AUSTIN, Texas — The Army recognizes the need to provide future soldiers with more durable and reliable power sources, and is experimenting with a variety of new and creative solutions to provide the power needed for technology-assisted warfare.
One such innovation uses commonly available filtered windshield washer fluid – which contains the key ingredient methanol – to charge soldiers’ mission-critical electronics – such as radios and situational awareness aids. – when traveling.
The tool, called Soldier Wearable Power Generator (SWPG), is a small mobile fuel cell capable of generating power through innovative thermal energy technology.
Developed in partnership with UltraCell, the SWPG weighs 5 pounds, is designed to be worn by a soldier on a back plate or carried in a backpack, and can drain with either filtered washer fluid or a mixture commercial methanol/water.
When properly filtered, 1 pound of washer fluid can provide enough power to charge the equivalent of three compliant portable batteries that weigh 7.8 pounds; reloadable rounds of the SWPG can be as small as 1 pound or as large as 24 pounds, depending on charging needs.
Beyond charging individual batteries, the SWPG is equipped to directly support software-based tactical systems such as Nett Warrior. It can also power battery charging energy harvesters, such as the Universal-Lite Battery Charger and hubs such as the Soldier’s Integrated Power and Data System. Although the SWPG alone provides 50 watts of base charging, it can be paired with rechargeable lithium-ion batteries to help power hybrid charging systems that deliver increased surges.
The device, which does not become excessively hot or cause ventilation problems for the soldiers wearing it, seeks to meet the power needs of the army’s small unit by providing on-the-go recharging capabilities that extend battery life and minimize the need for frequent battery swapping or the use of heavy generators.
The Army’s Command, Control, Communications, Computers, Cyber, Intelligence, Surveillance, and Reconnaissance (C5ISR) Center directs the service’s applied research and development in energy storage and power generation component technologies .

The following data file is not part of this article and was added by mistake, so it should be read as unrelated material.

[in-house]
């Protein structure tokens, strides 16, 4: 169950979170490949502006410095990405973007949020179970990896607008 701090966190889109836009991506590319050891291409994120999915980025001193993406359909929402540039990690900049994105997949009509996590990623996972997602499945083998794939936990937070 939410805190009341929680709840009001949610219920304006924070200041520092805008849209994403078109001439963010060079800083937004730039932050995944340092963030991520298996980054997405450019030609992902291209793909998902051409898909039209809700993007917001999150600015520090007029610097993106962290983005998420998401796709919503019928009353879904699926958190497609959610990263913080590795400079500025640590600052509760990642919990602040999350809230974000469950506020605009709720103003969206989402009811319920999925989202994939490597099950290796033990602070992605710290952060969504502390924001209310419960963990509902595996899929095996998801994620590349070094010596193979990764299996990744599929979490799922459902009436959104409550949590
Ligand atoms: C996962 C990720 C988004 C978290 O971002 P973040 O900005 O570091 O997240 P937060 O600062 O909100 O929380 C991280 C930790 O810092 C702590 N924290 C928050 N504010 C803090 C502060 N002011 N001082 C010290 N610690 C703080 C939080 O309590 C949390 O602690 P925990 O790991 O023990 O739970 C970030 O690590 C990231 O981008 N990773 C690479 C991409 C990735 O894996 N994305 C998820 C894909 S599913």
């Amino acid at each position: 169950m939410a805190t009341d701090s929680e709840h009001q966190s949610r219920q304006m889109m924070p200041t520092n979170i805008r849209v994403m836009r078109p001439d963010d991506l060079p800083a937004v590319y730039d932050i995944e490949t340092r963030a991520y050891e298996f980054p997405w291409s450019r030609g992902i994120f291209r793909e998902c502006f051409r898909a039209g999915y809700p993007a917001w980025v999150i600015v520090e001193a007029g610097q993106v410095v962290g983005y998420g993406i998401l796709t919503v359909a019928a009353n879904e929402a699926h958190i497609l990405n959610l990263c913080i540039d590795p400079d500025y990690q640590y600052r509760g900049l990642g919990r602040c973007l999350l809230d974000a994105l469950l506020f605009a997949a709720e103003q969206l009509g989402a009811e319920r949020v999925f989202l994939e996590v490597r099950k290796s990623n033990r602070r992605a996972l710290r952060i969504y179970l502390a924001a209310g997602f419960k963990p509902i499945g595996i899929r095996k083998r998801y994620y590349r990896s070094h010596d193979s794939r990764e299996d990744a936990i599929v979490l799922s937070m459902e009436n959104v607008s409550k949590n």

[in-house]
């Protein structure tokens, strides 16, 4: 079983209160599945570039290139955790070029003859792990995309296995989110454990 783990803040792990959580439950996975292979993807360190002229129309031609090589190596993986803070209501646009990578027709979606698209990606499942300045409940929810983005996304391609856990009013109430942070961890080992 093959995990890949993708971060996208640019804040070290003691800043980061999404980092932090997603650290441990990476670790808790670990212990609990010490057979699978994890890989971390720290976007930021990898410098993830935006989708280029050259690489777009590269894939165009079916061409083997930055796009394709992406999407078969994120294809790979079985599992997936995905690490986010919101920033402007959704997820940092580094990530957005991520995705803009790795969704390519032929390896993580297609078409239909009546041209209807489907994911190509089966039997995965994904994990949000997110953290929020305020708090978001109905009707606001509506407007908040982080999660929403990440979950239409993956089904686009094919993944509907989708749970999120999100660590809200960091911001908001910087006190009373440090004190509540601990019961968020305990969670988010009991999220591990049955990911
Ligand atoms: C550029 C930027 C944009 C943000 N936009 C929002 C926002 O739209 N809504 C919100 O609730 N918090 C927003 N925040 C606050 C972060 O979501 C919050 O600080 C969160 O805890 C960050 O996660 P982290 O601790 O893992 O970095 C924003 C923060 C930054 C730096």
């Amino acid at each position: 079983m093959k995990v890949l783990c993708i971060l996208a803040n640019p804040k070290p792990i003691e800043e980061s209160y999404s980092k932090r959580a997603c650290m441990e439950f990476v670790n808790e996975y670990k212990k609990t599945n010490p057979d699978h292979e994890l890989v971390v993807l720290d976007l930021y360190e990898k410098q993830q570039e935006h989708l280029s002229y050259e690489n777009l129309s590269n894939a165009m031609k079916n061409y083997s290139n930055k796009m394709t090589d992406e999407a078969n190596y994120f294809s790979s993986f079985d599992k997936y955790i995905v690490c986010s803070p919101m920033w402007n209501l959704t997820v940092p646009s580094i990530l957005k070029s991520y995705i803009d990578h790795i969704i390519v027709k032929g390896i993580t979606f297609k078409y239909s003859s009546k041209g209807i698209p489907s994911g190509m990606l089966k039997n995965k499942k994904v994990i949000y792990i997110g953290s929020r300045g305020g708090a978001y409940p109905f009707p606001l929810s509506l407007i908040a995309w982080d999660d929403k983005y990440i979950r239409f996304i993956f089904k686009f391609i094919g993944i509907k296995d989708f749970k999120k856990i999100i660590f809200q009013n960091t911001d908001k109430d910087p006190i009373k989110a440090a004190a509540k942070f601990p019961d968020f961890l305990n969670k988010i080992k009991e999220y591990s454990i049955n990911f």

“Army researchers are continuously working on solutions to meet the anticipated needs of soldiers in this time of rapid modernization,” said Marnie Bailey, head of the C5ISR center’s food division. “The SWPG is the latest example of using our in-house expertise to enable greater soldier lethality.”
In addition to being compact, lightweight, and more efficient than traditional recharging methods, the SWPG is also significantly quieter than conventional gasoline or diesel generators – an important consideration in combat situations. Reception of the device has been positive, with soldiers saying the system does not interfere with their ability to conduct their operations.
The SWPG is just one of the unique technologies being evaluated in the field during this month’s Army Expeditionary Warrior Experiment (AEWE) at Fort Benning, Georgia.
The experiment, which is hosted annually by the U.S. Army’s Maneuver Center of Excellence, takes a closer look at how small unit innovations – those aimed at advancing capabilities at the soldier and squad – can have powerful impacts on soldier manoeuvre, lethality and survivability.
Information gathered during AEWE informs the development of priority combat capabilities and supports the ongoing modernization work of Army Future Command’s cross-functional teams. For example, previous AEWE events helped shape iterative SWPG prototypes by incorporating valuable feedback from soldiers, which was then used to customize and improve the new device.
“AEWE serves as an engine of innovation, providing collaboration opportunities and points of contact for soldiers that allow capability developers to quickly iterate on tactical solutions,” said Col. Christopher Budihas, director of the combat laboratory of AEWE. military maneuver, adding that “the SWPG is a great example of what this engine of innovation can produce.”